The new material exists in a quantum halfway house between magnet and semiconductor - in the same way that much more complex materials such as ceramics which exhibit high temperature superconductivity exist in quantum halfway houses between metals and magnetic insulators. The research is of fundamental importance because it demonstrates, for the first time, a simple recipe for reaching this halfway house, whilst also suggesting new mechanisms for controlling electrical currents and magnetism in semiconductor devices.

Professor J.F. DiTusa of Louisiana State University and a co-author of the paper said: "It's amazing that something which was thought to exist theoretically in mathematical physics could actually be found in an alloy which was simply formed by melting together a few common elements."

Professor Gabriel Aeppli of UCL (University College London), another member of the research team and Director of the London Centre for Nanotechnology, added: "It might be possible to see similar effects in devices made using materials and methods found in laser pointers. This would put what we've seen firmly in the realm of that which can easily be achieved using current technologies."

The first author of the paper, Dr. N. Manyala of the National University of Lesotho, said: "We are looking forward to investigating whether we can see these effects using thin layers of the same materials deposited directly on the silicon wafers. These wafers are the same as those used by mass market electronics manufacturers as the basis for integrated circuits." Dr. Ramirez, who is now with LGS-Bell Labs Innovations echoed this thought, noting that, "with the end of Moore's law in sight, mechanisms for controlling and understanding possible new information bits such as spins in solids are actively being sought after."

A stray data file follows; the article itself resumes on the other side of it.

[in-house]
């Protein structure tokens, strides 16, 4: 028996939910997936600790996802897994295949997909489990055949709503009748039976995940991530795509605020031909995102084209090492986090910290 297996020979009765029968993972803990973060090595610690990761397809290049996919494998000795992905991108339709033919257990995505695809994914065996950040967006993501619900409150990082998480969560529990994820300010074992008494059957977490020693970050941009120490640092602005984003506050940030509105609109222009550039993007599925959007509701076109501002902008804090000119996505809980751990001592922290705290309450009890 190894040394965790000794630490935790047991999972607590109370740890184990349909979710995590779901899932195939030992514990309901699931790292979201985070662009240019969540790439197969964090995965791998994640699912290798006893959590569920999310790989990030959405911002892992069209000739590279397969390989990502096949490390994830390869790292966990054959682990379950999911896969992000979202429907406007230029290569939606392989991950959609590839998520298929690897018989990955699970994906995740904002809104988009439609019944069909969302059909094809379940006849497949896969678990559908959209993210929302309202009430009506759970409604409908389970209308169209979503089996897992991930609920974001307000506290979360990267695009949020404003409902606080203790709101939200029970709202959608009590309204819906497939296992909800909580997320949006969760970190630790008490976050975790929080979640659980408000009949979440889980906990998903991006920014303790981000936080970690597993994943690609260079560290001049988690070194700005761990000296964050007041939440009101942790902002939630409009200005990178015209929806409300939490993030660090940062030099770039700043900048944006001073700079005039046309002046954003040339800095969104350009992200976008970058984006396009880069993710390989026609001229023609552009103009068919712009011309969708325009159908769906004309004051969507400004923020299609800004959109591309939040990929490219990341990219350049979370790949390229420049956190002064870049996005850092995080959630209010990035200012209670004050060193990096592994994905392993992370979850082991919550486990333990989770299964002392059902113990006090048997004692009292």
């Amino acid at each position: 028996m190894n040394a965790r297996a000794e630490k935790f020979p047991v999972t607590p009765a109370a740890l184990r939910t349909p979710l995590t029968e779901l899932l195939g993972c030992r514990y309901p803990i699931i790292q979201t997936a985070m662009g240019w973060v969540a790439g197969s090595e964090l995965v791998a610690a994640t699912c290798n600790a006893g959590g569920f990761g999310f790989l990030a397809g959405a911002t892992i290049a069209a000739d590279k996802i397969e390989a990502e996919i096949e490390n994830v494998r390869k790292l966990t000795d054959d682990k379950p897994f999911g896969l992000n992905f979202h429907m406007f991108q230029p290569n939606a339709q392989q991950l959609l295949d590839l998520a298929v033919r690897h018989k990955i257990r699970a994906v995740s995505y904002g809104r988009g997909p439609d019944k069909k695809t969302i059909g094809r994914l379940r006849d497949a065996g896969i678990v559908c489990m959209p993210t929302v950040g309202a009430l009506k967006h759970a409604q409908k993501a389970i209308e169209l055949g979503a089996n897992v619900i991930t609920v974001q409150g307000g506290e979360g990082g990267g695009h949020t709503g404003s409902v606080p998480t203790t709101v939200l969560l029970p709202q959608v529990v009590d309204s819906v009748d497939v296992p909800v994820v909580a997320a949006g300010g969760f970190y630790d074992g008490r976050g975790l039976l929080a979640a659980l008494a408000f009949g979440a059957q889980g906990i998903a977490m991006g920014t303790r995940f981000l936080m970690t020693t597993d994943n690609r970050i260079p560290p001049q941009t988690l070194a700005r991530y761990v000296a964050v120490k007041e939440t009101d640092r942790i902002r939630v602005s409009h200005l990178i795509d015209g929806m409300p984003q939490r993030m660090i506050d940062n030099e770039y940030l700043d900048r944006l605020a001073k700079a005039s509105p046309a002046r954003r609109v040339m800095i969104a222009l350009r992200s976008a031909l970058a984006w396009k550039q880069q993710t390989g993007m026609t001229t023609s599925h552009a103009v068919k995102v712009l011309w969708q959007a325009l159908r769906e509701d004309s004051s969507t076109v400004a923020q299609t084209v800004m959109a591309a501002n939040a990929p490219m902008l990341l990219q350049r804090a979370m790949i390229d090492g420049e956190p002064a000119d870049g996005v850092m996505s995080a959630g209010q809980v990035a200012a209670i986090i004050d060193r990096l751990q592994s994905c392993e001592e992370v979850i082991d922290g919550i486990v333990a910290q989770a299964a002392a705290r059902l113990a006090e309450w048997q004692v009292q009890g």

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About University College London
Founded in 1826, UCL was the first English university established after Oxford and Cambridge, the first to admit students regardless of race, class, religion or gender, and the first to provide systematic teaching of law, architecture and medicine. In the government's most recent Research Assessment Exercise, 59 UCL departments achieved top ratings of 5* and 5, indicating research quality of international excellence. UCL is in the top ten world universities in the 2007 THES-QS World University Rankings, and the fourth-ranked UK university in the 2007 league table of the top 500 world universities produced by the Shanghai Jiao Tong University. UCL alumni include Marie Stopes, Jonathan Dimbleby, Lord Woolf, Alexander Graham Bell, and members of the band Coldplay.

About the London Centre for Nanotechnology: